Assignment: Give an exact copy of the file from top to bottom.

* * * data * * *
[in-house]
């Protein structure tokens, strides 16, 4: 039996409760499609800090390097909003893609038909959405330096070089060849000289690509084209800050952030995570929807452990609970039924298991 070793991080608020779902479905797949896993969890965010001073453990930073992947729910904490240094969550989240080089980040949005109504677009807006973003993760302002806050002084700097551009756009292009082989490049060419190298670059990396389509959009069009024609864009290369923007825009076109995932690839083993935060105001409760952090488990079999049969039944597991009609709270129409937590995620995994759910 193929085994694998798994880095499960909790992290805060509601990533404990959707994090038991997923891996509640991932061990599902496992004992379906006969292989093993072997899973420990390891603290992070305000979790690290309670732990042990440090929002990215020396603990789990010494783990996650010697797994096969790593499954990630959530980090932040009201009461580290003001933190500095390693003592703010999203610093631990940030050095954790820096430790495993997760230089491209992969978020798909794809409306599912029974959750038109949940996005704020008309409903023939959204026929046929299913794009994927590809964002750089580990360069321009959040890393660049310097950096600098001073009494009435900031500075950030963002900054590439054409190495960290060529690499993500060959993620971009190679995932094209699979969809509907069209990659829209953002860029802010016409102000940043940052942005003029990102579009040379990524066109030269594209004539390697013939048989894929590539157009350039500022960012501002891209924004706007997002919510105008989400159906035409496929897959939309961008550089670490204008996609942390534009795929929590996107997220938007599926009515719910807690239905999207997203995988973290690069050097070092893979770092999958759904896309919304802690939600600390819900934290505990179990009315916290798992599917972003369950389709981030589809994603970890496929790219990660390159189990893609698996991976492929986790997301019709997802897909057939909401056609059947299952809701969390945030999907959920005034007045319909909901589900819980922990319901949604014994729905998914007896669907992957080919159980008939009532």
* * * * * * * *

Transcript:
[in-house]
């Protein structure tokens, strides 16, 4: 039996409760499609800090390097909003893609038909959405330096070089060849000289690509084209800050952030995570929807452990609970039924298991 070793991080608020779902479905797949896993969890965010001073453990930073992947729910904490240094969550989240080089980040949005109504677009807006973003993760302002806050002084700097551009756009292009082989490049060419190298670059990396389509959009069009024609864009290369923007825009076109995932690839083993935060105001409760952090488990079999049969039944597991009609709270129409937590995620995994759910 193929085994694998798994880095499960909790992290805060509601990533404990959707994090038991997923891996509640991932061990599902496992004992379906006969292989093993072997899973420990390891603290992070305000979790690290309670732990042990440090929002990215020396603990789990010494783990996650010697797994096969790593499954990630959530980090932040009201009461580290003001933190500095390693003592703010999203610093631990940030050095954790820096430790495993997760230089491209992969978020798909794809409306599912029974959750038109949940996005704020008309409903023939959204026929046929299913794009994927590809964002750089580990360069321009959040890393660049310097950096600098001073009494009435900031500075950030963002900054590439054409190495960290060529690499993500060959993620971009190679995932094209699979969809509907069209990659829209953002860029802010016409102000940043940052942005003029990102579009040379990524066109030269594209004539390697013939048989894929590539157009350039500022960012501002891209924004706007997002919510105008989400159906035409496929897959939309961008550089670490204008996609942390534009795929929590996107997220938007599926009515719910807690239905999207997203995988973290690069050097070092893979770092999958759904896309919304802690939600600390819900934290505990179990009315916290798992599917972003369950389709981030589809994603970890496929790219990660390159189990893609698996991976492929986790997301019709997802897909057939909401056609059947299952809701969390945030999907959920005034007045319909909901589900819980922990319901949604014994729905998914007896669907992957080919159980008939009532």